In May, 2008, FDA launched the “Sentinel Initiative” – a new program with the goal of creating and implementing the Sentinel System--a national, integrated, electronic system for monitoring medical product safety.

The Sentinel System is being designed to enable FDA to pose targeted queries (consistent with privacy and security safeguards) of patient registry data, insurance claims data, and other large health care information databases, for information about medical products. FDA says this new system will strengthen the agency's ability to monitor the performance of a product throughout its entire life cycle, thus enhancing the protection and promotion of public health.

FDA's current post-market surveillance programs generate very important new risk information, but the adverse event reporting system depends on health care professionals and patients first recognizing a potential association between an adverse effect and a medical product, and then report it to FDA or the manufacturer. Some adverse events may never get reported.

Date and Time: The public workshop will be held on December 16, 2008, from 9 a.m. to 3:30 p.m. Location: The public workshop will be held at the Omni Shoreham Hotel, 2500 Calvert Street NW., Washington, DC 20008.
 

Creating an advanced surveillance system like Sentinel was one of the recommendations made by the Institute of Medicine in its 2006 report on ways to improve the safe use of drugs. The Food and Drug Administration Amendments Act of 2007 included provisions that call for the development of such a system. FDA believes patients will benefit because the agency will be able to identify potential problems sooner, better understand those problems, and ultimately, help health professionals and patients use medical products more safely.

The overall initiative is described in an FDA white paper titled, “The Sentinel Initiative—A National Strategy for Monitoring Medical Product Safety.” 
 

It is interesting to speculate about the potential impact of the system, especially on products liability litigation. Medicare collects data typically only when a medical provider is seeking payment. This claims data is less complete, and potentially less accurate than actual patient health records. Thus, utilizing Medicare data to assess health outcomes of drug use may be problematic. Of course, the new system doesn’t change the reality that sometimes patients suffer adverse events after receiving drugs because they are sick, not because the drug has a problem. And Medicare recipients use an average of 28 prescriptions in a year, compared with an average among all Americans of something like 12 prescriptions. Sorting out which medicine caused any single problem – if any did -- can be difficult.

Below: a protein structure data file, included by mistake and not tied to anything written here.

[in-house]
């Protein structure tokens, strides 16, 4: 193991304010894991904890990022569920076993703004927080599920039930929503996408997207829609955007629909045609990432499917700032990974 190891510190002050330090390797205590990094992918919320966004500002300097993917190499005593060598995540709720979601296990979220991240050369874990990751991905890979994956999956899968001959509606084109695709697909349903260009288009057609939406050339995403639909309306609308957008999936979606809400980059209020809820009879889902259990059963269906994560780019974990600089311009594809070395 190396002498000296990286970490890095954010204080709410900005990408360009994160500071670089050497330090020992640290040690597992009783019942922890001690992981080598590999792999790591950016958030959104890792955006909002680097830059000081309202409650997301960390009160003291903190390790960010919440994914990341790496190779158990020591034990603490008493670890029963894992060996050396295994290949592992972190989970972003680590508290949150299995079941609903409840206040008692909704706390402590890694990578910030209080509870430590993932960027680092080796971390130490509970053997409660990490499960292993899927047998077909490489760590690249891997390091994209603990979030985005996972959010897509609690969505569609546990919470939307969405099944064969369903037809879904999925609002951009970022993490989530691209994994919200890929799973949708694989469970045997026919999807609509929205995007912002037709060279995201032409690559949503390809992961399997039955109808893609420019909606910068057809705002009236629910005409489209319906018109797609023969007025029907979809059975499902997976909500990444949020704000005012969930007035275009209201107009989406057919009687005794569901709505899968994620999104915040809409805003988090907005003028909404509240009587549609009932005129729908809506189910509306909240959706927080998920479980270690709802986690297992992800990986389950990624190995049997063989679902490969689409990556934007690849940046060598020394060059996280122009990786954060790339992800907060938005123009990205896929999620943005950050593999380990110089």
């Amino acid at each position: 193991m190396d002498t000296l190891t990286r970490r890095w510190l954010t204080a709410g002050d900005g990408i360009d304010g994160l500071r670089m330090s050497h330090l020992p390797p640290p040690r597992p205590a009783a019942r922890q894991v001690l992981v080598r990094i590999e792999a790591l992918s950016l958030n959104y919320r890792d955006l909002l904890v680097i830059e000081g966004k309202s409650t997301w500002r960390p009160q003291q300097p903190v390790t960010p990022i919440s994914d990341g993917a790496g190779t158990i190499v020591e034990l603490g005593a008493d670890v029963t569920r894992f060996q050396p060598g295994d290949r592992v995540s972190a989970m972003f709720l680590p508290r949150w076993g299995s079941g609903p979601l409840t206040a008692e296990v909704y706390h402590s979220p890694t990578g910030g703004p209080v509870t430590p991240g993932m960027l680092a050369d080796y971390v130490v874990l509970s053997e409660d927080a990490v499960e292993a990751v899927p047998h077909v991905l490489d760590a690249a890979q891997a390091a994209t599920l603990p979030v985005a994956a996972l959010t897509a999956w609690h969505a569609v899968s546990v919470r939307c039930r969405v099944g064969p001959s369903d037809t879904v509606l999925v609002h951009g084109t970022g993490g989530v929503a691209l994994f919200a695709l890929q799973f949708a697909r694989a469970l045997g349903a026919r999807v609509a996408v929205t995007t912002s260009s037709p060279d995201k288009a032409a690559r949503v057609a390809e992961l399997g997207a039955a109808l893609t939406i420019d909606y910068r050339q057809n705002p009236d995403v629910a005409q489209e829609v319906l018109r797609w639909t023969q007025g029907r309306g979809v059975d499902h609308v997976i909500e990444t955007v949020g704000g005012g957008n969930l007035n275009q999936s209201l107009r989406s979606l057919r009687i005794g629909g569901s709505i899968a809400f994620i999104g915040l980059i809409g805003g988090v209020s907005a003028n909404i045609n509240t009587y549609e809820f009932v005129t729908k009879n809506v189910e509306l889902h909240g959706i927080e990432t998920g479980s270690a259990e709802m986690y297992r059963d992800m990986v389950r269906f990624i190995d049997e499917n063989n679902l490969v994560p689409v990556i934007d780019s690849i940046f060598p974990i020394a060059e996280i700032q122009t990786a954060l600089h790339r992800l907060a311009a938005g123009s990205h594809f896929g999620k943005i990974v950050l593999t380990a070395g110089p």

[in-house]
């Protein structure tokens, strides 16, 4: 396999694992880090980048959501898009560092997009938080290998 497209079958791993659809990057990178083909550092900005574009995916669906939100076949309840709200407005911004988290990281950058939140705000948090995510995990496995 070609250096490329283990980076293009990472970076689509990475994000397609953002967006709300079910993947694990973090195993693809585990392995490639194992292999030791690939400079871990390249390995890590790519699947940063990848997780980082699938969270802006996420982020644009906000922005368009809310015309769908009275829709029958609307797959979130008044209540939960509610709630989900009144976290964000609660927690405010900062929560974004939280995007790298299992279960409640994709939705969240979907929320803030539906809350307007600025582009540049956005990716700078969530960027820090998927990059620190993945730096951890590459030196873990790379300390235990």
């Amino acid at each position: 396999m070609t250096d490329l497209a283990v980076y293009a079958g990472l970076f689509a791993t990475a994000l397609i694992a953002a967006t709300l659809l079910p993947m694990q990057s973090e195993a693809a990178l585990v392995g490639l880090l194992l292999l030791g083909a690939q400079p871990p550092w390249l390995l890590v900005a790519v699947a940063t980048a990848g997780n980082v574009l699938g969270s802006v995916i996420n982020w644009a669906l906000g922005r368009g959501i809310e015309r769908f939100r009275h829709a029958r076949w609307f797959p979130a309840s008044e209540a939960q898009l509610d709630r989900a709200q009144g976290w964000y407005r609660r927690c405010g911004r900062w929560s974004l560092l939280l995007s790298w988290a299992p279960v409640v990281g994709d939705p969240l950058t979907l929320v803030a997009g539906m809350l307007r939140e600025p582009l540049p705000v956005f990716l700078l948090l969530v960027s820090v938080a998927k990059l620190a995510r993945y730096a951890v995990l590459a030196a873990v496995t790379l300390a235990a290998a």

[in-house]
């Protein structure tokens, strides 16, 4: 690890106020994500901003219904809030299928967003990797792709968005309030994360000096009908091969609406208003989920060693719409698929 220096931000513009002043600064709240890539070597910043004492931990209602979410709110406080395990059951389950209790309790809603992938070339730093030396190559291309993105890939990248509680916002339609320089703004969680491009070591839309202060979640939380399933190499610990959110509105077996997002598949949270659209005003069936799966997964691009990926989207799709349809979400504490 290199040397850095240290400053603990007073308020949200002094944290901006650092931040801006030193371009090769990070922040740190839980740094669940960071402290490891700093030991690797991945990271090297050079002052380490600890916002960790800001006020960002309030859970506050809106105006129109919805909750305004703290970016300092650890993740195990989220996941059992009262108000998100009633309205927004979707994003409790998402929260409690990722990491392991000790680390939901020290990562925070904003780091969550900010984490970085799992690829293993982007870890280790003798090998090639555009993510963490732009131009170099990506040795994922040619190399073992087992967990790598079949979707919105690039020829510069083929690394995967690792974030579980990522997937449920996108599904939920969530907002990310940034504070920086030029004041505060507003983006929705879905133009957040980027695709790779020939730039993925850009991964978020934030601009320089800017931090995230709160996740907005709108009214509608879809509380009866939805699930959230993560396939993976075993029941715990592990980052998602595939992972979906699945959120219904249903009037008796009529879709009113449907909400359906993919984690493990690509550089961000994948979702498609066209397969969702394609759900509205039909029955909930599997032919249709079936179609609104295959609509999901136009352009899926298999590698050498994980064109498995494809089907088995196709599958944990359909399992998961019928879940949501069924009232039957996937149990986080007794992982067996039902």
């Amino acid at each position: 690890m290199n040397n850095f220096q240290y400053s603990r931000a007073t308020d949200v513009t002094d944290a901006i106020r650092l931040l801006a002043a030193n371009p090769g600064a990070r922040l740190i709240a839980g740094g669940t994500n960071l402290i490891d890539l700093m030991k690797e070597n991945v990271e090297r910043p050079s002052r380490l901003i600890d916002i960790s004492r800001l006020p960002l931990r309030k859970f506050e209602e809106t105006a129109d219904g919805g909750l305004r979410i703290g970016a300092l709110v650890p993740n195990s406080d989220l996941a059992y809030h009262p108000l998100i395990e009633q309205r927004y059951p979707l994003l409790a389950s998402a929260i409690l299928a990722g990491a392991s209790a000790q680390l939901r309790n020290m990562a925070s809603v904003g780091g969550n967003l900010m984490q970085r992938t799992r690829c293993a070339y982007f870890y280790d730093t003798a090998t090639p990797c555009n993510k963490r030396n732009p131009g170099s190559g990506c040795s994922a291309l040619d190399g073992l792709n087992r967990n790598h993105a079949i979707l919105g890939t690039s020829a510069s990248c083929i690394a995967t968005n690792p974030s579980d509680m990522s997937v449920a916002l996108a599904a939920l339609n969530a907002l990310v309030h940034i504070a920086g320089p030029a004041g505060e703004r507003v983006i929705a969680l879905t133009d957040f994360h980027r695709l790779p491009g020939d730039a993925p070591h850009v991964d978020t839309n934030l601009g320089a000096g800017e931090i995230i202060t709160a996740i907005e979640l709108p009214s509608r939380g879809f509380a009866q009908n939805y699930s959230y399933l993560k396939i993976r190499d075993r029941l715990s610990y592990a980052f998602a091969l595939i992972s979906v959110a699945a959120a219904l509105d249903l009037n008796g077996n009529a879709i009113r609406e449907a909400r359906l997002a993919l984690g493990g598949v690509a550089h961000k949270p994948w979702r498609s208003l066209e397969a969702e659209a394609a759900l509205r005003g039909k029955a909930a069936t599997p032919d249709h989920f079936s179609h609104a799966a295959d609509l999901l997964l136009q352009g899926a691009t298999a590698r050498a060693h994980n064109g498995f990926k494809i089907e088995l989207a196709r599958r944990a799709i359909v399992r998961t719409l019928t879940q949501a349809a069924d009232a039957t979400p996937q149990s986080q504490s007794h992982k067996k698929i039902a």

In mass tort litigation, as readers of MassTortDefense know, plaintiffs frequently will attack defendants’ AER system, the resources devoted, the quality of the reporting. Even more frequently, plaintiffs will allege that the AE reports revealed a “signal” far sooner and far more clearly than the company thought; that the defendant missed or ignored the signal about potential adverse events in order to avoid the financial impact of a new label with a stronger warning. But if the FDA will eventually be able to query databases of tens of millions of patients almost simultaneously, presumably it will no longer have to wait for reports from the field, and the allegations of “missed signals” may lose all force.

To assess the accuracy of the Sentinel system, the FDA will initially conduct studies of drug side-effects that are already well known. And despite the potential issues, the Pharmaceutical Research and Manufacturers of America supported the FDA initiative, because it will allow regulators and health care professionals to move from reliance on voluntary reporting of side effects to a more proactive monitoring of medicines.
 

Medical Monitoring Webinar

Your faithful blogger is in NY today speaking at the ACI Drug and Medical Device CLE Seminar.

On this topic of CLE seminars, however, a note that I will be co-presenter at the upcoming webinar, Defending Medical Monitoring Claims— Recent Developments and Best Practices. The webinar is presented by DRI’s Product Liability Committee and its Mass Torts & Class Actions Subcommittee. Co-presenter Jeff Holmstrand, Esquire.

This webinar is designed to help attorneys representing companies in the pharmaceutical, medical device, chemical, and consumer product industries understand what to expect when facing a claim for medical monitoring. In addition to a discussion of important developments and trends in medical monitoring law—including recent cases and an update on the ALI Restatement section related to monitoring—this course will explore some critical actions that clients and their counsel can take to maximize their chances of defeating class certification and prevailing on the merits of medical monitoring claims at trial.

DATE AND TIME

Tuesday, December 16, 2008